Human social preferences, like mate choice and ethnic nepotism, are anchored in the evolutionary psychology of altruism. Adopting a "gene’s eye" point of view allows us to see that people’s favoritism to kin and similar others evolved to help replicate shared genes.

Since in aggregate people share more genes with their co-ethnics than they do with their relatives, ethnic nepotism is a proxy for family nepotism.

The paper describes the history of the Jewish people as providing perhaps the best-documented example of how genetic similarity intersects culture, history, and even politics.

Jewish groups are genetically similar to each other even though they have been separated for two millennia. Jews from Iraq and Libya share more genes with Jews from Germany and Russia than either group shares with the non-Jewish populations among whom they have lived over the intervening centuries.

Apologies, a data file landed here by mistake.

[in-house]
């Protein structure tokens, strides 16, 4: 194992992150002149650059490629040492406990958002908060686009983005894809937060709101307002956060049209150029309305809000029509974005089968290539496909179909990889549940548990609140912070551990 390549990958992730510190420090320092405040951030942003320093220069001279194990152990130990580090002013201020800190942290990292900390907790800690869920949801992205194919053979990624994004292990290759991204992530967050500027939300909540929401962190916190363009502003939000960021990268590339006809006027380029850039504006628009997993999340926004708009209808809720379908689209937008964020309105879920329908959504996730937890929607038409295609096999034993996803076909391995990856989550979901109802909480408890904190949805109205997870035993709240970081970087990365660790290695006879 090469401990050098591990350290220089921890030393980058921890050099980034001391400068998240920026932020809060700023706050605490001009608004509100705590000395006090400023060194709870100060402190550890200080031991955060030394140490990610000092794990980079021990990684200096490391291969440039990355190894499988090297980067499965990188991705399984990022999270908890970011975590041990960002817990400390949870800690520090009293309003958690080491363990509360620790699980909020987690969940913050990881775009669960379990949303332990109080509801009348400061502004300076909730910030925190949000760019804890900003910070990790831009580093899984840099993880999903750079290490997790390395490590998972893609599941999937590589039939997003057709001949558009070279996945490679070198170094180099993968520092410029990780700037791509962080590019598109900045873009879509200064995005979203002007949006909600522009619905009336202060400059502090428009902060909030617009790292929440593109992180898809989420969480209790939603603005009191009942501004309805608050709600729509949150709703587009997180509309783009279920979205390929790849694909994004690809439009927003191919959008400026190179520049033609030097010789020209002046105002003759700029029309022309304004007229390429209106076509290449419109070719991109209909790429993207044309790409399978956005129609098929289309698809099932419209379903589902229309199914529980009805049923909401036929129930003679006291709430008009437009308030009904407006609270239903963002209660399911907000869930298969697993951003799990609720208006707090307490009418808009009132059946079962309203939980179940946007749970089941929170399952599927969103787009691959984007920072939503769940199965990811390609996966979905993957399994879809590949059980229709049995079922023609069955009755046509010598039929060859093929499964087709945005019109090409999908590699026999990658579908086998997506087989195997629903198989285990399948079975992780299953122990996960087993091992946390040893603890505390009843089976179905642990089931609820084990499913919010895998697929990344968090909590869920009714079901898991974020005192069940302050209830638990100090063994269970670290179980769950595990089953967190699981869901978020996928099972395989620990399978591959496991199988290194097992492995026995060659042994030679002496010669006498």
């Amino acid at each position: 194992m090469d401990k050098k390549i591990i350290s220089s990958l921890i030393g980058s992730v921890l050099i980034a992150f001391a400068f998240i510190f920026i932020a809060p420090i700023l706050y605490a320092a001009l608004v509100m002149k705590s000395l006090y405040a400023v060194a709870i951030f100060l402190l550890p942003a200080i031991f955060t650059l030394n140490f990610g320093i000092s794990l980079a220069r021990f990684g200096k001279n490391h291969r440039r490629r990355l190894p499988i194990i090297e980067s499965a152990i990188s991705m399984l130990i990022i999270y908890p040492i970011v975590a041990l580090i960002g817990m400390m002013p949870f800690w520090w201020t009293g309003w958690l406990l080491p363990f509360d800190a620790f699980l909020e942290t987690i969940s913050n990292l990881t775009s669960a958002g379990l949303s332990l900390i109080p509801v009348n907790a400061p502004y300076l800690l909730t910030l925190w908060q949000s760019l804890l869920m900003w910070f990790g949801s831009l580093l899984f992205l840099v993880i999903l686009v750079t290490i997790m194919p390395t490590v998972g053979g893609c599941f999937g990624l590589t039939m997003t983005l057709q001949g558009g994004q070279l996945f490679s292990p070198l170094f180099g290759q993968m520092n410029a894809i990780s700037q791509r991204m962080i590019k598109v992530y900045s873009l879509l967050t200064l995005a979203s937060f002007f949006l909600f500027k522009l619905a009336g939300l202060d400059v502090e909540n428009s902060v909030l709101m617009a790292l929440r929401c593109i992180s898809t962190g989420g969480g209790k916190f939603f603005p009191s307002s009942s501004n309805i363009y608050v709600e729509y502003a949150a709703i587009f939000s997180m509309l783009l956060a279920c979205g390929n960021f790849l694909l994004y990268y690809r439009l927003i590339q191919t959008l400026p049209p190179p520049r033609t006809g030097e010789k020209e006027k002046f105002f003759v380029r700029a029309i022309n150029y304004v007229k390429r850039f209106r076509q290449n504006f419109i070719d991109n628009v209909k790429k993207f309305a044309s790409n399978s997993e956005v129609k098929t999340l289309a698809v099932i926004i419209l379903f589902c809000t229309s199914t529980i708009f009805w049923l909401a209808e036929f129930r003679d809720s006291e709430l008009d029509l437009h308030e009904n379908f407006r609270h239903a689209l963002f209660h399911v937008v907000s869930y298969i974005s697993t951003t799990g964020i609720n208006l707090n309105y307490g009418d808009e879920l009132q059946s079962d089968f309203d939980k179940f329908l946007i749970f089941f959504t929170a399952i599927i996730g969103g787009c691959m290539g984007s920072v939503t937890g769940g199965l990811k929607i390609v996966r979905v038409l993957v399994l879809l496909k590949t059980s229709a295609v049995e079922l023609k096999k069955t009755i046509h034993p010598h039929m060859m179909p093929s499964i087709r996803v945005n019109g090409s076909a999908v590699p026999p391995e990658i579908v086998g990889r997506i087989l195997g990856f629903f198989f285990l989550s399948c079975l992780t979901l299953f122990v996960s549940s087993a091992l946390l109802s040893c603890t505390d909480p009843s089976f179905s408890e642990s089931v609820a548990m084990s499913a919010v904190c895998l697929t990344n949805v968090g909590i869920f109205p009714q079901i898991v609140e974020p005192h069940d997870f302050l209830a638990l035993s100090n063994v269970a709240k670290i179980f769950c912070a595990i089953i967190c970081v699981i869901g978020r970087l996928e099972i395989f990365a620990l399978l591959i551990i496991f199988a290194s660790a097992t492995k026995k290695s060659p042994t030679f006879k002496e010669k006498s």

Recent DNA studies of the ancient Hindu caste system has confirmed that upper castes are more genetically related to Europeans than are lower castes who are genetically more related to other south Asians. Although outlawed in 1960, the caste system continues to be the main feature of Indian society, with powerful political repercussions.

The paper described the group-identification processes as innate--part of the evolved machinery of the human mind. Even very young children make in-group/out-group distinctions about race and ethnicity in the absence of social learning.

Prof. J. Philippe Rushton | EurekAlert!
Further information:
http://www.charlesdarwinresearch.org/

More articles from Life Sciences:

nachricht The irresistible fragrance of dying vinegar flies
16.08.2017 | Max-Planck-Institut für chemische Ökologie

nachricht How protein islands form
15.08.2017 | Albert-Ludwigs-Universität Freiburg im Breisgau

All articles from Life Sciences >>>